It’s been a while since I’ve reviewed any Star Wars tales outside of SWTOR. Although I generally liked The Mandalorian and Bad Batch, I didn’t come away from them feeling like I had much to offer to the conversations around those shows. But having finished Star Wars: Visions this week, I did want to put some thoughts down while they’re fresh. I will, for the most part, avoid spoilers since I feel like we are still within the window of letting folks watch at their own pace. I don’t follow anime as much as I used to, but I did grow up with some of the series that made it over to North America in my youth. A French translation of Captain Harlock was my first exposure to anime, and, as a kid, I was enthralled by Starblazers and then Robotech, which in spite of how the original shows were truncated and transformed for western audiences, were clearly unlike any other cartoons on my TV. I had no interest in He-man or Transformers, but to this day I can still sing every lyric to the Starblazers theme song. When anime exploded in popularity in the US in the 90’s, it was cool to be able to easily see (often even in the theater!) films like Akira, Ghost in the Shell and Princess Mononoke. But aside from the odd movie or series here and there, I haven’t watched as much I used to. However, from the get-go, Visions seemed neat, and I certainly was gonna check it out.
To start, I’ll just lay my cards out on the table and get my one spoiler out of the way. Watching someone surfing on the nose of an X-Wing as they cut a Star Destroyer in half with a lightsaber is the Star Wars content I’m here for. I’ve always preferred it when Star Wars bends towards the mystical and weird, so I connected with many of the stories told by Visions. More space rabbits, laser umbrellas, outrageous duels and metalhead Hutts, please.
Clocking in at around 15 minutes each, the episodes don’t have a ton of space to breathe, so the breakneck pace didn’t do some of the stories any favors; maybe too much was left implied and unresolved. I ended up watching the whole series in one or two episode batches over a weekend. Not surprisingly, the installments share many of the same themes, symbols and even story beats, and had I binged the whole thing at once, it might’ve felt repetitive. At the very least, hearing “I have a bad feeling about this” every 15 minutes would’ve gotten old. But taken on their own and with some separation between them, I think I was able to get into each episode a bit more and appreciate the stylistic approach each team brought to the table. I have never been a purist when it comes to the sub vs. dub debate in anime, but in this case I do think that the episodes tend to sound better in the original Japanese with subtitles. Often the the English dub falls into the clichés of anime dubs in which English dialogue is awkwardly verbose and delivered very, very fast.
Given the focus of my blog, I would, of course, be remiss if I did not call attention to the appearance in the episode The Village Bride of an XS Freighter which every Smuggler in SWTOR will know and love as their class ship. The XS is a neat mashup of the Millennium Falcon and the Ebon Hawk, and it’s cool to see it pop up in an unexpected setting. If I’m being honest, the class ships have been neglected in SWTOR lately, so I’m glad at least one can get in on the action again. And additional points to the animators at Kinema Citrus for making an Old Republic reference to something other than Revan, who might be as close to overexposed as anything from that era can get.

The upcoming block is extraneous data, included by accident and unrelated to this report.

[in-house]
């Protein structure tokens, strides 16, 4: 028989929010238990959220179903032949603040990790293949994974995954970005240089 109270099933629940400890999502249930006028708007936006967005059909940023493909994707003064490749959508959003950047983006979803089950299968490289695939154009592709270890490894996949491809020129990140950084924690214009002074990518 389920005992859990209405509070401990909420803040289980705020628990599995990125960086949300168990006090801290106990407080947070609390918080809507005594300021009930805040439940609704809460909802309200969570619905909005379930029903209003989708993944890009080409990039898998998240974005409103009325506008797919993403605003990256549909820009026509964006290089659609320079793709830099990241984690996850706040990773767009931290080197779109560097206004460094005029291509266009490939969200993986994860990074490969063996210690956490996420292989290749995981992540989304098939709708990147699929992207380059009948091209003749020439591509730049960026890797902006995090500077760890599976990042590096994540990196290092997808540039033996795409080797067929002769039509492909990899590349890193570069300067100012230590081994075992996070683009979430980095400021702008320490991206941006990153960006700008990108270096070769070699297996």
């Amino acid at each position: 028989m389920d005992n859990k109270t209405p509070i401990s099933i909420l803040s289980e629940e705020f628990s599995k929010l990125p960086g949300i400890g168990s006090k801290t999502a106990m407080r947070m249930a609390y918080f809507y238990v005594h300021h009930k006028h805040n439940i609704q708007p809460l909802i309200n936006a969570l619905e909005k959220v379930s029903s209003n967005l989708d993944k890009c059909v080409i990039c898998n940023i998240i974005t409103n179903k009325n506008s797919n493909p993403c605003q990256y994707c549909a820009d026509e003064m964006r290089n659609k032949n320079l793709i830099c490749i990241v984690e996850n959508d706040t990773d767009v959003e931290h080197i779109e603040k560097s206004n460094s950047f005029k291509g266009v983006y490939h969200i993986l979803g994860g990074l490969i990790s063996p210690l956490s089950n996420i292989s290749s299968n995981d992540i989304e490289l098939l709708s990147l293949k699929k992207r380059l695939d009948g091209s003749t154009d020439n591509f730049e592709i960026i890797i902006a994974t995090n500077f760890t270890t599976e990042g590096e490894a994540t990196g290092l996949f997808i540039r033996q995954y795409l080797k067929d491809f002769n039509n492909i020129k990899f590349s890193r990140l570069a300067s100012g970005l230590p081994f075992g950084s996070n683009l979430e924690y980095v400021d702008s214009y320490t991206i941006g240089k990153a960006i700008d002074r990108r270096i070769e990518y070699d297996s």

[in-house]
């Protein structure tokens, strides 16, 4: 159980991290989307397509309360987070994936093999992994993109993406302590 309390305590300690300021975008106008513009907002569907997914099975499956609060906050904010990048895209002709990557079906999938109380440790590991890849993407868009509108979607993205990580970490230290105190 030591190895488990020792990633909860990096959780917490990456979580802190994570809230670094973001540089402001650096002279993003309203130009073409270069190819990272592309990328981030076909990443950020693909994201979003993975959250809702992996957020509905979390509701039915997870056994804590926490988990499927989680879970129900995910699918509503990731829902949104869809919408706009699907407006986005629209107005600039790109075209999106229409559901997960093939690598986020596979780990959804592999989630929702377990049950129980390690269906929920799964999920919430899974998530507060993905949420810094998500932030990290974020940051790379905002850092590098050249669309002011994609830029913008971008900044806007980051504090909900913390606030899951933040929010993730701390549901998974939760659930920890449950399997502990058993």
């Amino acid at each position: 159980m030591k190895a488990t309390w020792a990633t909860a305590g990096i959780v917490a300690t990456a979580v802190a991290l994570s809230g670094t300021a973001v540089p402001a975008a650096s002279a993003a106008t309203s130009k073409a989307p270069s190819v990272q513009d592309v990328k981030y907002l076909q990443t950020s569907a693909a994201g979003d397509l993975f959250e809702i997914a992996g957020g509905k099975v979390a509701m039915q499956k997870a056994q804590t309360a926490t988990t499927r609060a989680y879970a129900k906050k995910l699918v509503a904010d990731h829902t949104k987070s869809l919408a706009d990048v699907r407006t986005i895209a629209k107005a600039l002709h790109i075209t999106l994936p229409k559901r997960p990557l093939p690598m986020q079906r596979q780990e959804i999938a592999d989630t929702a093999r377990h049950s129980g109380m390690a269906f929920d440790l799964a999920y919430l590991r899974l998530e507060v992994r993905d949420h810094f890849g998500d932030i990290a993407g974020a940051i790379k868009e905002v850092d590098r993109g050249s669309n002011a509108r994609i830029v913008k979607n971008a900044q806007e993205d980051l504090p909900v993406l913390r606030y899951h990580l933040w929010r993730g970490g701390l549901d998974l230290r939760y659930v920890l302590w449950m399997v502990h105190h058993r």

Overall, I enjoyed Visions. If nothing else, I found it to be at least interesting. And if not every episode was great, each story’s individual approach to the material and setting gave me something to think about. I can see how the show might not be everyone’s cup of tea, but projects like this keep Star Wars fresh for new and old audiences alike. The answer to the question of which Star Wars movie or show someone should watch first does not have a simple answer these days, but Visions covers a lot of ground, and I think any kid or kid-at-heart can find at least one or two episodes to kick back and enjoy whether they’re coming at it as an anime fan or a Star Wars fan. Ultimately, I think Star Wars: Visions successfully accomplished an anthology’s job of leaving me wanting more, but not needing more.
But I can hear you asking the important question: what about the Aurebesh? And, yep, its all over Visions too. Its most prominent use comes in the episode T0-B1, and fortunately its translation is not a spoiler. Somewhat to my surprise, the Aurebesh does not translate into Japanese or English, but into Spanish. And while I’m not 100 percent certain, I am confident that the holographic text displayed in the episode is snippets of lyrics from the Latin flamenco pop song “MALAMENTE (Cap.1: Augurio)” by Rosalía. I have never been of the opinion that Aurebesh should be used strictly literally. It functions mainly to establish the flavor of Star Wars‘ space fantasy setting whether the translation makes sense in context or not. This blog is filled with numerous references to my favorite songs, so I heartily approve of the animators slipping in a tribute to music they like as well.
That’s all for now, but I’ll be back in a couple of days to celebrate this blog’s fifth anniversary!